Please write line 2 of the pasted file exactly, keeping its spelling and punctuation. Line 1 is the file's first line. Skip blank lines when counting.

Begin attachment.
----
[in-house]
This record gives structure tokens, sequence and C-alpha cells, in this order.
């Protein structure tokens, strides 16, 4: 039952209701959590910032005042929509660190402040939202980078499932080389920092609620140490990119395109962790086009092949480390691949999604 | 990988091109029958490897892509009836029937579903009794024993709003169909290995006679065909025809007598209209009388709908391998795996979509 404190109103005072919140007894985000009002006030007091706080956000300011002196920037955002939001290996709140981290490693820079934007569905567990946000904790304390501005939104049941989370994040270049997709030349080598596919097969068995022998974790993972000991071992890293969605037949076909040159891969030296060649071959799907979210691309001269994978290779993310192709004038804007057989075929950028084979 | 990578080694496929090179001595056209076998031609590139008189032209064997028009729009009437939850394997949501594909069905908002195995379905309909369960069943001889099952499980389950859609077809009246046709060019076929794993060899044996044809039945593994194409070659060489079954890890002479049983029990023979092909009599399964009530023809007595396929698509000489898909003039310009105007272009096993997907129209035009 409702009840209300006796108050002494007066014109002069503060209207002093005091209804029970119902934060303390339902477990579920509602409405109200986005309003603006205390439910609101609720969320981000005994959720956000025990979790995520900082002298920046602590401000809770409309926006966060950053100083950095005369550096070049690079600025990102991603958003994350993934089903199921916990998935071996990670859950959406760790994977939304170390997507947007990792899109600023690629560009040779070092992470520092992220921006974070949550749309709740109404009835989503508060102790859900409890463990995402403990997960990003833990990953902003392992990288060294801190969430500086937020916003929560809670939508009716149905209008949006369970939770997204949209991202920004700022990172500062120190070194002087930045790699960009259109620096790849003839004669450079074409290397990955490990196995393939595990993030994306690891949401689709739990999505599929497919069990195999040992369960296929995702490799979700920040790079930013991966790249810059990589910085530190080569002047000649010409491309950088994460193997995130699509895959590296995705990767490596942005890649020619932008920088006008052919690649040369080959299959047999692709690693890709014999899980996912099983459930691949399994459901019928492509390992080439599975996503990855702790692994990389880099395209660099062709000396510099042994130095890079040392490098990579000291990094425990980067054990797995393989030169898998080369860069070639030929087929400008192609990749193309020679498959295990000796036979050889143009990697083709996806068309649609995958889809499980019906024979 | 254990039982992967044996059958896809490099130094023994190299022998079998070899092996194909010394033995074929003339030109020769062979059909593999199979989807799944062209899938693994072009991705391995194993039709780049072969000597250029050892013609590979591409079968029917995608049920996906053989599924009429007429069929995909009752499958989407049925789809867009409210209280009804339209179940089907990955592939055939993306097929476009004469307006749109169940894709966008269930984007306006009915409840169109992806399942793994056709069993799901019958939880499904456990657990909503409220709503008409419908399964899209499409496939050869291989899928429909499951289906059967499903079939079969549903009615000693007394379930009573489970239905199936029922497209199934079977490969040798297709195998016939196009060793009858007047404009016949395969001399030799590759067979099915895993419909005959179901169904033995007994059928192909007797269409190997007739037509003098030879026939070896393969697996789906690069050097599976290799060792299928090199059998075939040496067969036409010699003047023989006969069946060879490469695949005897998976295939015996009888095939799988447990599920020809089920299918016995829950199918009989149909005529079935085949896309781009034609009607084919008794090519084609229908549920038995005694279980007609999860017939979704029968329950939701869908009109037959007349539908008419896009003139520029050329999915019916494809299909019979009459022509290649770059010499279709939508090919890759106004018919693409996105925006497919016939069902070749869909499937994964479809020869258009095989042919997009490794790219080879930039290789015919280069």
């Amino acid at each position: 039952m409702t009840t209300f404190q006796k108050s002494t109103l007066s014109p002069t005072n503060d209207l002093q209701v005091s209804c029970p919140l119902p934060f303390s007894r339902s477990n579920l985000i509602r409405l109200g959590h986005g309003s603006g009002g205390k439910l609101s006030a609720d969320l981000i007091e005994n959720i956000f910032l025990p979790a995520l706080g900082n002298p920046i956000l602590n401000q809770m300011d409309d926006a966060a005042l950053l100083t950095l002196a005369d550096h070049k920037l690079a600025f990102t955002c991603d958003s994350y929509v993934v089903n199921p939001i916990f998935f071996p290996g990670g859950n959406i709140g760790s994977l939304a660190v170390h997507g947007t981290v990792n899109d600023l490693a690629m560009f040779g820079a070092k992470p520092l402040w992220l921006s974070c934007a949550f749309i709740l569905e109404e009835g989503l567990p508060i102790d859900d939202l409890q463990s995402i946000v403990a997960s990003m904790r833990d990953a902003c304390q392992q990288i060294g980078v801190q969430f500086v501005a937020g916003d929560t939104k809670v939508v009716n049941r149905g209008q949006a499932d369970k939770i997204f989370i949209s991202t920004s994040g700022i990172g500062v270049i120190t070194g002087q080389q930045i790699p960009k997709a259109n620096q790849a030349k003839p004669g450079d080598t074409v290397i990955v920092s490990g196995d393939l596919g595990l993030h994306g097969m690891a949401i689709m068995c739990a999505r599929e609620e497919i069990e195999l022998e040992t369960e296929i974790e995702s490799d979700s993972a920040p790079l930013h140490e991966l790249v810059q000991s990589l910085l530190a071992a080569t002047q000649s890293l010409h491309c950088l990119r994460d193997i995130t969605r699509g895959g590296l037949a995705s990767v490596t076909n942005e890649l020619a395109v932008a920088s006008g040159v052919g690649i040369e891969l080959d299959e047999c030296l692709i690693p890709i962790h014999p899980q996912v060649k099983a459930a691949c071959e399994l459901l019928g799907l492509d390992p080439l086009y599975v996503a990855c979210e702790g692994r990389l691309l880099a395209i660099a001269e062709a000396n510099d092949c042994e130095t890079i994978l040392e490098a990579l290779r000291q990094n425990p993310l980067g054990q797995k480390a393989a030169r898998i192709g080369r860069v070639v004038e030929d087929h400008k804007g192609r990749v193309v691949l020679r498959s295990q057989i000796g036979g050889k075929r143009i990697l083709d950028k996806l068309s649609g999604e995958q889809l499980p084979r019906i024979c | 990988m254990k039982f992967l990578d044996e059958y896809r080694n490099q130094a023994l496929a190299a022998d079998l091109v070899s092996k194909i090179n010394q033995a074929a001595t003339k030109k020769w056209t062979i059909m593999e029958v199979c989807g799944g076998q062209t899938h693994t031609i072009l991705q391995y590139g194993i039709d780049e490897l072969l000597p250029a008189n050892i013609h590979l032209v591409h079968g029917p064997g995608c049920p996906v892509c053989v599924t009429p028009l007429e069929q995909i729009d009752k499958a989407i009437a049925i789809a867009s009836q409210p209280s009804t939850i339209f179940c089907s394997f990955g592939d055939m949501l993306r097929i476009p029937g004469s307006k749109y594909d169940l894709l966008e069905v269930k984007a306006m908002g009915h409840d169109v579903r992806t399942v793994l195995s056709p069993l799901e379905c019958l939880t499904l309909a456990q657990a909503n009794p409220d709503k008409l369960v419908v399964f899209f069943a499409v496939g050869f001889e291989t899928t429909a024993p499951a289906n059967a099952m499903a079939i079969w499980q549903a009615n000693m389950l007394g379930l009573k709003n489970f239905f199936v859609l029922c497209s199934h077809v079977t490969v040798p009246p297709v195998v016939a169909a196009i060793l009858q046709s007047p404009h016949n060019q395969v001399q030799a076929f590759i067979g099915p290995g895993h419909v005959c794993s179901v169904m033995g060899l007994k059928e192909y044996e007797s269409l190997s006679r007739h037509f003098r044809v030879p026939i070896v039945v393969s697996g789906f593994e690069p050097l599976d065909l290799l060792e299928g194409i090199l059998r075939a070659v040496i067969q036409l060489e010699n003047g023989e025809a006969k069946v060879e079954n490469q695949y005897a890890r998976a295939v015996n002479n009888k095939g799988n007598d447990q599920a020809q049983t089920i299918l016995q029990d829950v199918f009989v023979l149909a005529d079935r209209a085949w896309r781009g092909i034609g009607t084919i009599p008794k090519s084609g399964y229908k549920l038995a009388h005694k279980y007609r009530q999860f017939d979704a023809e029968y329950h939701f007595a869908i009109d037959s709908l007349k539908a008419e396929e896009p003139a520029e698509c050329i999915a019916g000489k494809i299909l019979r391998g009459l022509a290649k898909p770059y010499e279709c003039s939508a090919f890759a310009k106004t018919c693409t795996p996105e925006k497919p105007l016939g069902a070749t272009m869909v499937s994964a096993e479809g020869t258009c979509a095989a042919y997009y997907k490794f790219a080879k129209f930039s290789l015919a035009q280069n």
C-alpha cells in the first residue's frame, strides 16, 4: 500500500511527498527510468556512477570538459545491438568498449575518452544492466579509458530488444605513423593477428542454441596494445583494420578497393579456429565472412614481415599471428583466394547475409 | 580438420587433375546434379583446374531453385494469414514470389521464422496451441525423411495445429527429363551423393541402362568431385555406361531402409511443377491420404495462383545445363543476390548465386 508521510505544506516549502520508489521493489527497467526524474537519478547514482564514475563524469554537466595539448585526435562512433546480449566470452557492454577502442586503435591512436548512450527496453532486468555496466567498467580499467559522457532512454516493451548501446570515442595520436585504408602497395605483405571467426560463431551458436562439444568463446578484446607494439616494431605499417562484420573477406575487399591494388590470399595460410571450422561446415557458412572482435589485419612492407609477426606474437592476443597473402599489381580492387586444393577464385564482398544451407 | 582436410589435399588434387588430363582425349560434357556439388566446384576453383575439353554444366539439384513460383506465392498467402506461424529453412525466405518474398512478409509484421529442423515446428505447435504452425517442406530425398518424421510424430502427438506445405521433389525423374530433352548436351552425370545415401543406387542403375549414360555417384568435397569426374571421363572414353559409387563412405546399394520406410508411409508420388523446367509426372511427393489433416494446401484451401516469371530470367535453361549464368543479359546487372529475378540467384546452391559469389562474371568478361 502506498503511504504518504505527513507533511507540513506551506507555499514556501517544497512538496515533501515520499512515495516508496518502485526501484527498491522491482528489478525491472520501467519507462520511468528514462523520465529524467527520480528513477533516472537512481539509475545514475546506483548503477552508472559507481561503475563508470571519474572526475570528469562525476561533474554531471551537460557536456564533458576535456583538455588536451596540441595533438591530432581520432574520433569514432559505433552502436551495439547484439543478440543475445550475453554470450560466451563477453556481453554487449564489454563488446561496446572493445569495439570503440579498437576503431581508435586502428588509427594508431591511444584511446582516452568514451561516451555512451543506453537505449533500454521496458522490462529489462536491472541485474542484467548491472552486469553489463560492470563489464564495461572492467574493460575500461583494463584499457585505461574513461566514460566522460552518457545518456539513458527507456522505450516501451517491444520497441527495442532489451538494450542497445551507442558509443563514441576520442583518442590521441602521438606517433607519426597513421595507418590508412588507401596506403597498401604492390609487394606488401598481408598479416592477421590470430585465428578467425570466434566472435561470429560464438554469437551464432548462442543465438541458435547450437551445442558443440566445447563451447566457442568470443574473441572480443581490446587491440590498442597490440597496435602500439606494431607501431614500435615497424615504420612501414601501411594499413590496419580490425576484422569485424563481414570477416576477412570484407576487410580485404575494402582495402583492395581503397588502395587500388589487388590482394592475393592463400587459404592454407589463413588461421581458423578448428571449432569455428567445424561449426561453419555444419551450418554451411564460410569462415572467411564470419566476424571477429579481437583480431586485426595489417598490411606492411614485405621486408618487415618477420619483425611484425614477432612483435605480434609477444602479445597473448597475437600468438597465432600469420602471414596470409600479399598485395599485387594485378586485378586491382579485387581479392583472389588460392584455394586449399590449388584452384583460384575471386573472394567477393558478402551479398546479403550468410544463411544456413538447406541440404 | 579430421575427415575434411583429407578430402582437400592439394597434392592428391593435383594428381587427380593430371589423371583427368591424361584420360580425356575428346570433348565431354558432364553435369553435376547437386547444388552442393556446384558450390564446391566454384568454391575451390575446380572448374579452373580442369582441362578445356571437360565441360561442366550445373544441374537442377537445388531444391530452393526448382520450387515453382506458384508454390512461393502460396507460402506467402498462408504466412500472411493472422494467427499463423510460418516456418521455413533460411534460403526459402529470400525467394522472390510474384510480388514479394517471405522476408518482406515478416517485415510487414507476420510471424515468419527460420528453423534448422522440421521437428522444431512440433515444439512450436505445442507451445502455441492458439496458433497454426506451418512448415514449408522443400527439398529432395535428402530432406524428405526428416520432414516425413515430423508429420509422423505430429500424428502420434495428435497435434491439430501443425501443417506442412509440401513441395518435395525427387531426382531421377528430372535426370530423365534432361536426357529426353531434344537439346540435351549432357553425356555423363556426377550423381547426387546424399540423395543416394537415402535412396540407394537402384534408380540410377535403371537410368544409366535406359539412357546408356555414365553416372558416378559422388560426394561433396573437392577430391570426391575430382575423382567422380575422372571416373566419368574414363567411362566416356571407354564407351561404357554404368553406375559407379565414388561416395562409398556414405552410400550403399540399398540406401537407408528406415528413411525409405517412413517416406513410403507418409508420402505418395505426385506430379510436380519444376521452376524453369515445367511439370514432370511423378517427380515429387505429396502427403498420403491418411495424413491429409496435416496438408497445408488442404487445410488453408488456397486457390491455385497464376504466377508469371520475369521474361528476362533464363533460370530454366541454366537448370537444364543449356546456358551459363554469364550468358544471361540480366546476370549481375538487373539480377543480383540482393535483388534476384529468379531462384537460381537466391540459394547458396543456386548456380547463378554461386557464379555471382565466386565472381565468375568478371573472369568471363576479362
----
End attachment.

This record gives structure tokens, sequence and C-alpha cells, in this order.